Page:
My handcuffs taken off, I rubbed the feeling back into my raw wrists. “Do you need any food? We have sandwiches. What about water? We saved some in case people needed it,” my new cellmates asked. The 12 people in this cell were very friendly and considerate. Introductions occurred. Again, there were five people from Montreal. They had been awakened Sunday morning and told at gunpoint that they were being arrested.

“We were sleeping and the cops came in and shouted. Put guns to our faces. There were 70 of us just sleeping when we were arrested. They said racist things to us about being French,” one of them told me.

This cage had a question mark on the chain fence made from empty Styrofoam cups. One person was from Kitchener. He had nice looking dreads with bits of colorful cloth attached. He had been approached on the street by an officer who had said, “You are the guy who attacked me yesterday. You are being arrested for assault.”

“I never attacked a police officer. That is crazy. You have the wrong guy. They arrested me because I looked like someone else and have dreads,” he explained to me.

To pass the time we talked about politics, voting methodology, philosophy. Several people explained their political views, quoting various philosophers such as Aristotle, Plato and Hegel.

After a while, I curled into a ball and tried to sleep on the cold cement floor.

“Enns, Joshua Enns.” My friends woke me up. I was to be taken to get my phone call. Earlier, after the strip search, I had been told, “You will be able to call a lawyer and family to let them know where you are”. Re-cuffed and led by the arm like a dog, they took me to a room with at least six pay phones. There was one other prisoner in the room using a phone. At least five were free. I went into a phone booth and began to dial the number on my arm.

“You want to call this number…” The police officer standing next to me said. Disgruntled and tired, I hung up before I finished dialing and called the number he told me would get me a lawyer. I got a secretary.

“Sorry the lawyer has gone home…” I hung up and started dialing the number on my arm.

“Too bad. You are only allowed one call. Time is up, there are too many people waiting.” The police officer said as he started steering me out of the phone booth.

“But there are 4 empty phone booths. Give me just a minute so I can call a lawyer,” I pleaded.

“No. Let s go,” The officer said.

I was taken back to the cage. Sometime later, a police detective came and motioned me to the corner of the cage. He said,

“Joshua, I can get you out of here on bail. I’ve looked at your case. You will be out of here by morning. You just have to agree to bail terms. Probably something like not being in Toronto until august 23rd when you will have to come back for a court hearing. Does that sound good to you?”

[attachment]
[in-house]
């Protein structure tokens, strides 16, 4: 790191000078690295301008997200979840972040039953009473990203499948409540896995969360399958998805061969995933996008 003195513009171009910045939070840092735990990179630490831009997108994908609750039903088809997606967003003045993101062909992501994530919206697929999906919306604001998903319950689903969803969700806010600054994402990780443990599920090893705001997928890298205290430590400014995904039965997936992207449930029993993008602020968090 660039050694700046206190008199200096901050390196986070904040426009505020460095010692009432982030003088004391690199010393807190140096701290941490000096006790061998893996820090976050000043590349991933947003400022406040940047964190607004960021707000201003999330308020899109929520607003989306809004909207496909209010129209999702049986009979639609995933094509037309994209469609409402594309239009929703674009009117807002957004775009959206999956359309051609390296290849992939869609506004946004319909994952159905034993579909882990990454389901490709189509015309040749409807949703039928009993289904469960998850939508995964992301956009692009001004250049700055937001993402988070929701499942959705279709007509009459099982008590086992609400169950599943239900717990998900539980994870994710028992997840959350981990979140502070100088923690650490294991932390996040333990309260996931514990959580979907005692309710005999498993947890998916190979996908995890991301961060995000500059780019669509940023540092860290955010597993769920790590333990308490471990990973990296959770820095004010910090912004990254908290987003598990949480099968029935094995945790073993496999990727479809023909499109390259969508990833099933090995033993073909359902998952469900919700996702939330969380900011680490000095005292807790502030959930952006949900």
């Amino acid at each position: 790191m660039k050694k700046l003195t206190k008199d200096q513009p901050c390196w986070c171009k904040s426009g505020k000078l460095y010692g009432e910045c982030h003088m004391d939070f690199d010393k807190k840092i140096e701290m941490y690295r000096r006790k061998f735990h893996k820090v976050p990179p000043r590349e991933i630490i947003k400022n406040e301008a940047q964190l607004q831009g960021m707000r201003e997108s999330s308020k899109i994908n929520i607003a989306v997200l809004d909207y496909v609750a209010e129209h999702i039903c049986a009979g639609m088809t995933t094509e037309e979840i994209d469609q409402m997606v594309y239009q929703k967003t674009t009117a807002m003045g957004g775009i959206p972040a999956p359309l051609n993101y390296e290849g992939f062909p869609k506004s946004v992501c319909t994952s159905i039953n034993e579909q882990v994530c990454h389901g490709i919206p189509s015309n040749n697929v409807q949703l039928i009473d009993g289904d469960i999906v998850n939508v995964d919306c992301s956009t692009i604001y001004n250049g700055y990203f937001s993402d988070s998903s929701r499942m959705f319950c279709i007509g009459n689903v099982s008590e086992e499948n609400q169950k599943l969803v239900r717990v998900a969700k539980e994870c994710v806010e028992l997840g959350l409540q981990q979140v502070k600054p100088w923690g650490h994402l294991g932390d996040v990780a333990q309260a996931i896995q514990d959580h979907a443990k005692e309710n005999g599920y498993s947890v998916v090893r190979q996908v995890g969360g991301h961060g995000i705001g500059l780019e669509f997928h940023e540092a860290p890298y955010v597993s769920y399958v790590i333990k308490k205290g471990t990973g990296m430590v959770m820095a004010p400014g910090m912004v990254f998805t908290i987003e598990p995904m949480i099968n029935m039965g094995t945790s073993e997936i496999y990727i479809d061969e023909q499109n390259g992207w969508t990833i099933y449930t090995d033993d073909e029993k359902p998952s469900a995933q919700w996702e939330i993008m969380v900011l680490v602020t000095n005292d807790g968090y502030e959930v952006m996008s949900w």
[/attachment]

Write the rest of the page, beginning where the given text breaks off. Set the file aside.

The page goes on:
“That’s ok. I’d like to talk to a lawyer though. Also, can I just go to the court today so I don’t have to come back on the 23rd? I am hoping to go to Winnipeg this summer after school finishes to see my sister,” I replied.

“So you agree to the terms. I’ll write it up and get you out of here,” he said as he started to walk away.

“Um, but what about that date, could I just stay here and go to court now… I guess you could write up the terms and I’ll read them over,” I said. The detective left. I tried to sleep. The cold floor made sleeping unbearable. The people from Montreal and I decided to run in circles around the guy from Kitchener with dreads who was meditating in the middle of the cage. We ran, laughing at how tired, dehydrated, and cold we were. “En arrière,” we went backwards. “Une pied,” we hopped in a circle. After 10 minutes of this, we were so tired we collapsed laughing. More time passed.

“Mooooooo”, the sound of someone in a different cage somewhere making farm animal noises reached my ears. All of a sudden, it did not just look like we were at a zoo, in cages. It did not just feel like it. It sounded like it. People started making all sorts of animal sounds. “Nhay, Caw, Roof…” We were quite a motley crew of animals. One of the prisoners, a 17 year old, stood up and farted at a passing police officer.

I stood against the cage and listened. I thought: Wow. It is so unjust that we are locked in cages. Given so little water and food while police officers get coffee and granola bars. It is sad to see the people here turning to cold humor to stay sane. I don’t understand why these people are in jail. They have all been nice to me. They are people, not animals. They have not killed people. They have not even hurt people. Maybe one or two people I have talked to, out of the fifty or so since being in here, have damaged public property. Maybe a couple people were chanting ‘fuck you’ at the police when they were arrested. But they have been hurt. We have been degraded physically. We have been destabilized emotionally. We have been treated without love, respect or justice. Hahaha, I was arrested for saying peace be with you. God help me to continue to care and respect the people here. The police and the inmates. They are all human and all deserve to be loved.